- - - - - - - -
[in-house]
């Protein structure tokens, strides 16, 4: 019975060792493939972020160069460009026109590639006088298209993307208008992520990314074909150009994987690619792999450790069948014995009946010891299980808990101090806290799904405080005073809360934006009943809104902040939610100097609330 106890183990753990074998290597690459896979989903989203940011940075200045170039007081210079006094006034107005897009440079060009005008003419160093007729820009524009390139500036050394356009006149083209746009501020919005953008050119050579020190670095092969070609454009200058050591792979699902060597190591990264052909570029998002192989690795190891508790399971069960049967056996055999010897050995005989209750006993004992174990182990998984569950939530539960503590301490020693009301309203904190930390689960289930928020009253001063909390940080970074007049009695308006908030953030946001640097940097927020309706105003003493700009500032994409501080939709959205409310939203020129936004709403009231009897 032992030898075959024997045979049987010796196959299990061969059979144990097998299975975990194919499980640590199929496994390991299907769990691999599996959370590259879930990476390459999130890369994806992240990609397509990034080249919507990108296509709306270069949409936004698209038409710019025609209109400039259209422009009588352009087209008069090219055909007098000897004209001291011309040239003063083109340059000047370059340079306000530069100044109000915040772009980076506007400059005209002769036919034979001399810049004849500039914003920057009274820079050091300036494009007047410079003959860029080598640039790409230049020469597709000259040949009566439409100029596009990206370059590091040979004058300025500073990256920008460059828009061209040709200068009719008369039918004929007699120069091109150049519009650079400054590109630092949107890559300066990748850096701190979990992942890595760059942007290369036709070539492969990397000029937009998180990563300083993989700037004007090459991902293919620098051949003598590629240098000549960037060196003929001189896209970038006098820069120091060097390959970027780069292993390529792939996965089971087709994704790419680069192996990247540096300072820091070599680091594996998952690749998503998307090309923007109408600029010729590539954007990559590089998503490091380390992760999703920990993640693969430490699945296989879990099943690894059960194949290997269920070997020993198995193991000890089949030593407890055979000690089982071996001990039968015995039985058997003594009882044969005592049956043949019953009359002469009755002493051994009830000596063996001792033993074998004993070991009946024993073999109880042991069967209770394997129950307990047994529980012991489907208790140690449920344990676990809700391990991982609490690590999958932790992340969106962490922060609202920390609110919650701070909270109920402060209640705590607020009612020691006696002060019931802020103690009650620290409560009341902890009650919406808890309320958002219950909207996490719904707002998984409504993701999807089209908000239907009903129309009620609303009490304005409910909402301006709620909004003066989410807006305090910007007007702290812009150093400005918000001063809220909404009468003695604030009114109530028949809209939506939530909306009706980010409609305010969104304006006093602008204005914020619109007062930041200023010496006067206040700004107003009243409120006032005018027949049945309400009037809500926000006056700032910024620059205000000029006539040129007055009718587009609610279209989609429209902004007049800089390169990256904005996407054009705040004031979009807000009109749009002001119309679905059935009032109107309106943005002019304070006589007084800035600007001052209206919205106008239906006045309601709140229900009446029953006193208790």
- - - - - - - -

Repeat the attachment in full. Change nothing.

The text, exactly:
[in-house]
């Protein structure tokens, strides 16, 4: 019975060792493939972020160069460009026109590639006088298209993307208008992520990314074909150009994987690619792999450790069948014995009946010891299980808990101090806290799904405080005073809360934006009943809104902040939610100097609330 106890183990753990074998290597690459896979989903989203940011940075200045170039007081210079006094006034107005897009440079060009005008003419160093007729820009524009390139500036050394356009006149083209746009501020919005953008050119050579020190670095092969070609454009200058050591792979699902060597190591990264052909570029998002192989690795190891508790399971069960049967056996055999010897050995005989209750006993004992174990182990998984569950939530539960503590301490020693009301309203904190930390689960289930928020009253001063909390940080970074007049009695308006908030953030946001640097940097927020309706105003003493700009500032994409501080939709959205409310939203020129936004709403009231009897 032992030898075959024997045979049987010796196959299990061969059979144990097998299975975990194919499980640590199929496994390991299907769990691999599996959370590259879930990476390459999130890369994806992240990609397509990034080249919507990108296509709306270069949409936004698209038409710019025609209109400039259209422009009588352009087209008069090219055909007098000897004209001291011309040239003063083109340059000047370059340079306000530069100044109000915040772009980076506007400059005209002769036919034979001399810049004849500039914003920057009274820079050091300036494009007047410079003959860029080598640039790409230049020469597709000259040949009566439409100029596009990206370059590091040979004058300025500073990256920008460059828009061209040709200068009719008369039918004929007699120069091109150049519009650079400054590109630092949107890559300066990748850096701190979990992942890595760059942007290369036709070539492969990397000029937009998180990563300083993989700037004007090459991902293919620098051949003598590629240098000549960037060196003929001189896209970038006098820069120091060097390959970027780069292993390529792939996965089971087709994704790419680069192996990247540096300072820091070599680091594996998952690749998503998307090309923007109408600029010729590539954007990559590089998503490091380390992760999703920990993640693969430490699945296989879990099943690894059960194949290997269920070997020993198995193991000890089949030593407890055979000690089982071996001990039968015995039985058997003594009882044969005592049956043949019953009359002469009755002493051994009830000596063996001792033993074998004993070991009946024993073999109880042991069967209770394997129950307990047994529980012991489907208790140690449920344990676990809700391990991982609490690590999958932790992340969106962490922060609202920390609110919650701070909270109920402060209640705590607020009612020691006696002060019931802020103690009650620290409560009341902890009650919406808890309320958002219950909207996490719904707002998984409504993701999807089209908000239907009903129309009620609303009490304005409910909402301006709620909004003066989410807006305090910007007007702290812009150093400005918000001063809220909404009468003695604030009114109530028949809209939506939530909306009706980010409609305010969104304006006093602008204005914020619109007062930041200023010496006067206040700004107003009243409120006032005018027949049945309400009037809500926000006056700032910024620059205000000029006539040129007055009718587009609610279209989609429209902004007049800089390169990256904005996407054009705040004031979009807000009109749009002001119309679905059935009032109107309106943005002019304070006589007084800035600007001052209206919205106008239906006045309601709140229900009446029953006193208790």